Mute in Conversation with Rhizome (Mark Tribe) (Digital Publishing Feature)

By Pauline van Mourik Broekman, 10 January 1997

You mentioned in the talk organised as part of DEAF by V2 that Rhizome came about after conversations you'd had at last year's ISEA to do with the need for discussion fora for new media that could create a sense of community. Could you tell me a bit more about the inception, history and general aims of Rhizome?

Right. Rhizome grew out of a discussion I sat in on at DEAF in 1995. A bunch of people, I think Jane Prophet and some guy that built the Future Sound of London site, were talking about what makes Web sites work. Well, I had been doing some Web stuff, and I realised that a Web site for the community of people who were there at DEAF - the international new media art community - really made a lot of sense. It's a group of people who are already almost all online, who are spread out around the world, and who are interested in something that's happening largely online.

Could you also tell me a bit more about your emphasis on the rhizome model for the workings of the site and archive?I'm not sure that Rhizome is actually any more rhizomatic than most other email lists. But I do think that the rhizome is an excellent metaphor for the kind of living network I had in mind.

What advantages do you think you have publishing Rhizome's text on the internet and how do you think they might compare to Rhizome's advantages as a resource for its readers?

It's hard for me to answer this question because honestly it never occurred to me not to do Rhizome online, or do a print version. It's partly about efficiency and about being able to do a lot with limited resources, but it's also about taking advantage of the Internet's many-to-many communication structure to create, or perhaps 'unleash' is a better word, a new kind of publication without an editorial core and without a unified vision or voice. I think the advantage for readers is instant, 24/7 access to the searchable archive, to the subscribe/unsubscribe forms, to the images, and to the links to other sites.

What were the main subject areas you felt needed to be covered or looked into when you first started. How do you feel about that now that you have been up for a while? Has Rhizome developed in ways that are surprising to you?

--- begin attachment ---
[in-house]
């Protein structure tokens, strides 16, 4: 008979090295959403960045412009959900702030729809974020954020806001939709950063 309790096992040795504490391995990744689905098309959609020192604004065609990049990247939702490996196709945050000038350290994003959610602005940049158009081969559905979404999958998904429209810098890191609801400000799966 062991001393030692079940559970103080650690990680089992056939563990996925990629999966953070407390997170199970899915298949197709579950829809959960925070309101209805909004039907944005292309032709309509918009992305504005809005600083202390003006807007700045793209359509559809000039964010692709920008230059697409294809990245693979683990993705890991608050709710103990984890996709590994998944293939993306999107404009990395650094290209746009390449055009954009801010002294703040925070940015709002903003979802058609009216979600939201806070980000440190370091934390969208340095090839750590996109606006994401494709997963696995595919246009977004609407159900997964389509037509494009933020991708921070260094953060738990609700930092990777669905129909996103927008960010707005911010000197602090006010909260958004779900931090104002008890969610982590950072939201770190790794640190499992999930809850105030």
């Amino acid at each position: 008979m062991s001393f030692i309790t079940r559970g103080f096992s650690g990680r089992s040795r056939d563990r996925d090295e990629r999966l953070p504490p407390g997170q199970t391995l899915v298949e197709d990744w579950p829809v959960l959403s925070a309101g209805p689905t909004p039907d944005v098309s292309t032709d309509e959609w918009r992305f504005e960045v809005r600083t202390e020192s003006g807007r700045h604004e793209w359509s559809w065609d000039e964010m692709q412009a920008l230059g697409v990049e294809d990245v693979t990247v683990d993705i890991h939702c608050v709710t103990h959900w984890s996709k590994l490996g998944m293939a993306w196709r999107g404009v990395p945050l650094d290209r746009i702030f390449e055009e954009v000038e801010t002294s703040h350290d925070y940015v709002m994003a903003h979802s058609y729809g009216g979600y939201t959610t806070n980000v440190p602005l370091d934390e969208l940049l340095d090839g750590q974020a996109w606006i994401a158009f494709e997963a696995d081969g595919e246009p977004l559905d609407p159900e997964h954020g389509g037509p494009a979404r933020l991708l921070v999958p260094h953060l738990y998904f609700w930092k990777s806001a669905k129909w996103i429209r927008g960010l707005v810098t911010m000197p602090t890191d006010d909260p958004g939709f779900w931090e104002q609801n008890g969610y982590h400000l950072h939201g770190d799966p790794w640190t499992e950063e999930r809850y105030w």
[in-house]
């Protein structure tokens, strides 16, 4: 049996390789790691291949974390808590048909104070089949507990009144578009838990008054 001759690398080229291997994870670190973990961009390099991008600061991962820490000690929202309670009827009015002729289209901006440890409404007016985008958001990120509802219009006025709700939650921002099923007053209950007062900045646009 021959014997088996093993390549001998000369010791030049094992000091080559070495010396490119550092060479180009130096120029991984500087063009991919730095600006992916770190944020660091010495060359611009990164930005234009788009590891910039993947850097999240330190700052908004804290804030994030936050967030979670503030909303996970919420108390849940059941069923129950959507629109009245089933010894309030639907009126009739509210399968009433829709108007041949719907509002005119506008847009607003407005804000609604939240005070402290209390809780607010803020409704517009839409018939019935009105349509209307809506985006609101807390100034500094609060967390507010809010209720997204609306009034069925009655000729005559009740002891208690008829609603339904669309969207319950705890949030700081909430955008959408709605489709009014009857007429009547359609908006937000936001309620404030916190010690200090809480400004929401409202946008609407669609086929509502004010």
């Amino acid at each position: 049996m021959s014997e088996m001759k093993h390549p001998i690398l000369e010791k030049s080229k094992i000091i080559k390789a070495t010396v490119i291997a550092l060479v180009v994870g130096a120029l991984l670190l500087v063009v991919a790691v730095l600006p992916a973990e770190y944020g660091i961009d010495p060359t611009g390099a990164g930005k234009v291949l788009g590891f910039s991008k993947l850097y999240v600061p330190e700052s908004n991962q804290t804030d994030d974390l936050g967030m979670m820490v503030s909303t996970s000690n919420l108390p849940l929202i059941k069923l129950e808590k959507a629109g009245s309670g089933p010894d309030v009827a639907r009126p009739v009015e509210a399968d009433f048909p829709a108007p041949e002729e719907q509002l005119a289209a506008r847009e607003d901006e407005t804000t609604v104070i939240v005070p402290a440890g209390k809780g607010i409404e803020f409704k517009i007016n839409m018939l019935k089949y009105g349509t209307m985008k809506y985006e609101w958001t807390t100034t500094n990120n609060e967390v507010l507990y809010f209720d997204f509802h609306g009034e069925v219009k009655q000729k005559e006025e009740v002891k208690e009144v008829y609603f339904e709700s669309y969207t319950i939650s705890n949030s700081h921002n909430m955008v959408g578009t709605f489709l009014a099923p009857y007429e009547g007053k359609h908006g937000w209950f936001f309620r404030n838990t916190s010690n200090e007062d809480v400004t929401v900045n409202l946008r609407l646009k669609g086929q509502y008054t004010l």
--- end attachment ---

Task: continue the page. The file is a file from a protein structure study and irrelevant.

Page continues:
I didn't approach it in that way. I never had a theoretical or editorial agenda. My goal was to provide a forum for people to exchange ideas and information in the field of new media art, and my strategy was to put a lot of energy into encouraging people to participate in various ways.

One thing that came out of the discussion with Pit Schultz, Armin Medosch and yourself was how important it was with such online lists and 'journals' that there is also regular real world contact - for want of a better word - between subscribers/contributors and organisers. I also thought the idea that, beyond a certain size, these groups may cease to be as effective was pertinent. How do you feel about these issues vis à vis Rhizome?I agree with Pit and Armin that face-to-face (I wouldn't say 'real world' in this context) meetings are important. But while a meeting of bodies is great if you can make it happen - if you all happen to live in Europe where everything's bunched together and there's great public transportation - what's really important is a meeting of minds. And that can happen very well online.

I suppose something connected to that also is the fact that you are based in New York. What do you think, if any, is Rhizome's geographical orientation? Having worked in Berlin before, what do you think are the most apparent and/or significant differences in the way that new media are being discussed in Europe and America?Rhizome's geographical orientation (and I like that concept, geographical orientation, as opposed to geographical location) is hybrid, plural and nomadic. The movement so far has been sort of a Westward flow, kicked off with a rather languid circulation around Eastern and Northern Europe, heading then across the water to the US, but not particularly New York, and now it seems to be taking a mellow left turn into Southern latitudes, with new subscribers in places like Ecuador and Brazil.

Something I am very interested in and that only raised its ugly head sporadically at the discussions at DEAF are the different -and ultimately still geographically grounded - cultural and funding contexts that all these things have to fit within. For example, in England, though the climate has changed immensely and it is much more difficult now, it is still possible to get a grant for an arts project, similarly in Holland and Germany. I get the impression this is quite anathema to many artists in the US and means that they have to tackle these things differently. How do you feel about this; you mentioned you approached venture capitalists at the outset; what was the thinking behind that?

A lot of Americans do seem to have this frontier self-reliant disdain for government handouts, along with a naive faith in the wisdom of markets. And the downturn in arts funding has been particularly severe in the U.S. But in my case, it was basically a gamble that I'd have better luck convincing angels or VC to kick in than I would competing with established non-profits for dwindling funds.

Mark Tribe <mark AT>www.rhizome.comtel +1 212 406 8710fax +1 212 406 1399368 Broadway #403, New York, NY 10013

Pauline van Mourik Broekman <pauline AT>